The Internal Revenue Service has proposed lowering the threshold that requires individual gamblers and casinos to report a jackpot from ,200 to 0. The limit was established in 1977 and created a cottage industry of ,199 jackpots over the years. The new proposed regulations could be bad news for the casino industry.
“This potential policy change could create additional burdensome and unnecessary reporting requirements for our industry,” Sara Rayme, senior vice president of public affairs for the American Gaming Association, said in an email last month.
Rayme said the changes are not guaranteed, and the AGA will participate during a 90-day comment period.
“Rather than going backwards, the gaming industry seeks forward-looking policies that enable our industry to reinvest, innovate and create more jobs,” she said.
The measure would affect all casinos in the U.S., commercial and tribal alike. The IRS is taking comments on whether it should normalize all kinds of jackpot games like keno, bingo and VLTs.
The IRS is also taking public comments on a proposed procedure that would provide a “safe harbor” that would allow taxpayers to use a different method for determining profit or loss from slot machine play.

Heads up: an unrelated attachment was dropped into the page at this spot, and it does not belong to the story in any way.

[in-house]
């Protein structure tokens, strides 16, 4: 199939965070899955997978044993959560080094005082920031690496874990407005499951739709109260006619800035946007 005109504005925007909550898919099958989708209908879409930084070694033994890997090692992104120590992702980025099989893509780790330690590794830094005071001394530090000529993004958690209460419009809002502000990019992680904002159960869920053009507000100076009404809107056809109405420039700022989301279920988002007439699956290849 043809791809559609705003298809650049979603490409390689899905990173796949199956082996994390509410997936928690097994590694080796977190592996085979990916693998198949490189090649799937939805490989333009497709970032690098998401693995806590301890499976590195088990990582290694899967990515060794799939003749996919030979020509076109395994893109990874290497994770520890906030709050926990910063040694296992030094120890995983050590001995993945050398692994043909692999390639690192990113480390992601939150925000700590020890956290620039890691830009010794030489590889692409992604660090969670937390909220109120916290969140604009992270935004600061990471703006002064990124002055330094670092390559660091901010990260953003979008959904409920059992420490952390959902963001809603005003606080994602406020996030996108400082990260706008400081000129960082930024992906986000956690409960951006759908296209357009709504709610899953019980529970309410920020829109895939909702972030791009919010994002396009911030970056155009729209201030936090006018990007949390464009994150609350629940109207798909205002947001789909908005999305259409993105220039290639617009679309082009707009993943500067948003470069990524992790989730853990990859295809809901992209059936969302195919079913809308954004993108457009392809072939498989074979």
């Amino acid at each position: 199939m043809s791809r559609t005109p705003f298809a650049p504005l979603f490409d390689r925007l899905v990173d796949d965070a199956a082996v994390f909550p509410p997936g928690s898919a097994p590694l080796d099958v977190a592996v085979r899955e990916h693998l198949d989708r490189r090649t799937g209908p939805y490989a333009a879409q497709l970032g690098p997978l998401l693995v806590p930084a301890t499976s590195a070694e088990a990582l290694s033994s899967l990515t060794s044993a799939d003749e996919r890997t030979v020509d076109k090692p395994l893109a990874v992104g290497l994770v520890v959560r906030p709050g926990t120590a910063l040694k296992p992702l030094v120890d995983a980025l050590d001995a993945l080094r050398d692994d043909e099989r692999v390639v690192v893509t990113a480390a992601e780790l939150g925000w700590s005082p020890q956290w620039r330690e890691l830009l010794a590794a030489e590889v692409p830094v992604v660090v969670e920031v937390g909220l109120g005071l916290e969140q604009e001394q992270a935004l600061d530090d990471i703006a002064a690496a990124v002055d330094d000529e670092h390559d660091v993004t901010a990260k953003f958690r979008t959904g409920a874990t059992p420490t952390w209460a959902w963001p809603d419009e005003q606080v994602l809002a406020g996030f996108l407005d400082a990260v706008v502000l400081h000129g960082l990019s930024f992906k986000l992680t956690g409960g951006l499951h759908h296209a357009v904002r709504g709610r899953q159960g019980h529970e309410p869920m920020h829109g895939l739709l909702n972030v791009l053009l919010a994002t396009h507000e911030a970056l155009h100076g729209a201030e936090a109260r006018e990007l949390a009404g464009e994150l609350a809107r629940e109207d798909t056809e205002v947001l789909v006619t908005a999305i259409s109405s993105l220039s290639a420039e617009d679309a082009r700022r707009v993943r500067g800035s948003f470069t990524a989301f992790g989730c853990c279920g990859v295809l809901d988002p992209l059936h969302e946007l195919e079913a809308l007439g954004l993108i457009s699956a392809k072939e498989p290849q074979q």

The proposal uses a different interpretation of what the statutes mean by “transactions,” and would make it less onerous for a player to determine profit and loss from a slot machine.
The problem of determining such profits is complicated by advances in gaming technology, which obviate the need for cashing out tickets on many machines.
If the procedure were approved, it would provide a “safe harbor” method, but not relieve taxpayers of the need to keep records.
The new procedure would not permit losses and gains from separate sessions to be used against each other. It would also not apply to non-wagering expenses that are related to gambling.